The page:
One of the most influential video games in the history of the industry was released for the Famicom in Japan 31 years ago today. Although it wasn't the first role playing game to appear on a home computer or console, Dragon Quest laid the groundwork for many of the concepts that are widely used in JRPG gaming to this day.
We didn't get the game here in the States for another three years. When it was finally released for the NES in August 1989, the name of the game was changed to Dragon Warrior. I was nine years old at the time, and I had been reading about it for months in Nintendo Power before I played it for the first time on Easter Sunday in 1990. I was going through a rough period in my life that I'm still trying to understand almost 30 years later, but no matter what else was going on, I always had a smile on my face while I was playing Dragon Warrior.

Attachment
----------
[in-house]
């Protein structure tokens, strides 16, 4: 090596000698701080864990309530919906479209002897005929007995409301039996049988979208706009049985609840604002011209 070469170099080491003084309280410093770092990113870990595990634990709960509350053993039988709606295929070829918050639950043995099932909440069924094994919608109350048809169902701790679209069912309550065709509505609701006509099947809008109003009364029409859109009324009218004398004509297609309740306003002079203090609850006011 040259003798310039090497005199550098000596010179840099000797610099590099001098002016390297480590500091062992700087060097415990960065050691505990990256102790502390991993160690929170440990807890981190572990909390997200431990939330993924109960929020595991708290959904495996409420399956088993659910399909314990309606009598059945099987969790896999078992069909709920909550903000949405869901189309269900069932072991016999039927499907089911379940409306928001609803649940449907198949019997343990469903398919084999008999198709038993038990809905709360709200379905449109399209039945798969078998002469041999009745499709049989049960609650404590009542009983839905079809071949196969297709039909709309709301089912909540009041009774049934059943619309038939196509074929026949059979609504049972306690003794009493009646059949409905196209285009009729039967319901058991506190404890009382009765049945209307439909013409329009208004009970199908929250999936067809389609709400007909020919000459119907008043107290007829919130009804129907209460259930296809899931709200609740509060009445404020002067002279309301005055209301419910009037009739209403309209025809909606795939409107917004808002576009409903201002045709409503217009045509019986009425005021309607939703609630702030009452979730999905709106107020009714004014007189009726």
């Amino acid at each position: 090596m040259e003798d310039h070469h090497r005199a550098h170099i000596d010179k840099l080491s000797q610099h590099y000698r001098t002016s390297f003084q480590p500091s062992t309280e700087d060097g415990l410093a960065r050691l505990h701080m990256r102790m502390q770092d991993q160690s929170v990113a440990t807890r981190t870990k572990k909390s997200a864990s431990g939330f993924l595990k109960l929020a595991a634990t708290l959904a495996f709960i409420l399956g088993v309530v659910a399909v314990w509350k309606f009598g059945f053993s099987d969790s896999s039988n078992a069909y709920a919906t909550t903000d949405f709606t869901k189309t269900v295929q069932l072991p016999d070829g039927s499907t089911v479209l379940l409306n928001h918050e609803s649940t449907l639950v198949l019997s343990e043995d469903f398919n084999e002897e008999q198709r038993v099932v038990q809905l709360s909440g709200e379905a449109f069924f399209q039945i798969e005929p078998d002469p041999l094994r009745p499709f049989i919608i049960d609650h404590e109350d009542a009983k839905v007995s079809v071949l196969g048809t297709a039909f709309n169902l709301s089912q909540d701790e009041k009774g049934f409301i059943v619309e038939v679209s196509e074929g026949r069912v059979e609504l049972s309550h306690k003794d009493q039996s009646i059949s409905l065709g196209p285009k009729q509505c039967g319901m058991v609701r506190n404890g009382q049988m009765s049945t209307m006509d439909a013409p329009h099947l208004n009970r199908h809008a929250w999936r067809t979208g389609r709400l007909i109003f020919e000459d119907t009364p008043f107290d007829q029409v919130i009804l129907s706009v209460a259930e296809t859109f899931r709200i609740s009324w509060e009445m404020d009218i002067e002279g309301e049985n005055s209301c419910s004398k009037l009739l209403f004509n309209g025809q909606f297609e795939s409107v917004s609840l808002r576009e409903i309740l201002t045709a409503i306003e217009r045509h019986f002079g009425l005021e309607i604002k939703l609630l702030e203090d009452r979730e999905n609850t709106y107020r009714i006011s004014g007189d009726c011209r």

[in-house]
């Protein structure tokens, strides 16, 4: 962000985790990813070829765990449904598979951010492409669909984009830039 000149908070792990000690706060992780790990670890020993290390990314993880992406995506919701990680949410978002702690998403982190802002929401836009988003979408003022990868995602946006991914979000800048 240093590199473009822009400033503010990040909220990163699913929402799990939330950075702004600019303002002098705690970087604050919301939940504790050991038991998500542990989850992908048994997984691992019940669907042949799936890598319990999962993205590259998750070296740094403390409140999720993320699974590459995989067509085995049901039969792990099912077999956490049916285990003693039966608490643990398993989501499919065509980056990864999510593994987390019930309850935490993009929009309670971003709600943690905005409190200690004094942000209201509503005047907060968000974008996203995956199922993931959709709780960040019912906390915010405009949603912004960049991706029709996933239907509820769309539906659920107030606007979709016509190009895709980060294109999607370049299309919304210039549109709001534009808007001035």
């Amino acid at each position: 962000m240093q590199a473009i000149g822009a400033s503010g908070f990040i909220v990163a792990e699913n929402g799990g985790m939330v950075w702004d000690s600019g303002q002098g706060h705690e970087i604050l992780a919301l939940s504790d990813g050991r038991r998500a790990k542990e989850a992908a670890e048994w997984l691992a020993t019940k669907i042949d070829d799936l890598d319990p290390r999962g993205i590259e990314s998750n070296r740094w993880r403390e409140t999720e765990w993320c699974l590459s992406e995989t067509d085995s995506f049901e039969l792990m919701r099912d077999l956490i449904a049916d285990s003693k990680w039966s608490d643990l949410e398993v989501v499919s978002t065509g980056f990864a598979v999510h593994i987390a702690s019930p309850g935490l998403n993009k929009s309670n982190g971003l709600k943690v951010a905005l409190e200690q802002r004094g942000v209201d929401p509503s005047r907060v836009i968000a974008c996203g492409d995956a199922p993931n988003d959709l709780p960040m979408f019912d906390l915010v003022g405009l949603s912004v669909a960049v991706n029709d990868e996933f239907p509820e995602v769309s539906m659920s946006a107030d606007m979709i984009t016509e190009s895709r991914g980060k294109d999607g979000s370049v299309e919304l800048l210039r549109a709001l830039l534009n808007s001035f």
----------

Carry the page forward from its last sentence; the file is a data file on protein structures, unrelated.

I was living with my maternal grandparents in Beaver Meadows in the spring of 1990. My bedroom was in the attic. When you came down the attic stairs, you were in a small room that had a closet. There was a hallway that led to my grandparents bedroom and a small bathroom with no shower, and a door to another bedroom that was parallel to the stairs that led to the first floor. It wasn't a big room at all, but my grandmother had it set up with a desk, a chair, and an old console television with a Nintendo hooked up to it. We spent hours in that room playing Dragon Warrior. The picture tube on the tv eventually blew, so my other grandparents gave me an even older black and white television that they've had up in their attic since the 60's. We plopped it right on top of the broken console tv, and somehow my grandfather managed to chain together enough wires to hook the Nintendo up to it. After a few months (much of which was my grandmother leveling up our character to a ridiculous degree), we finished the game and saw the ending in glorious monochrome on a television that was built before the moon landing.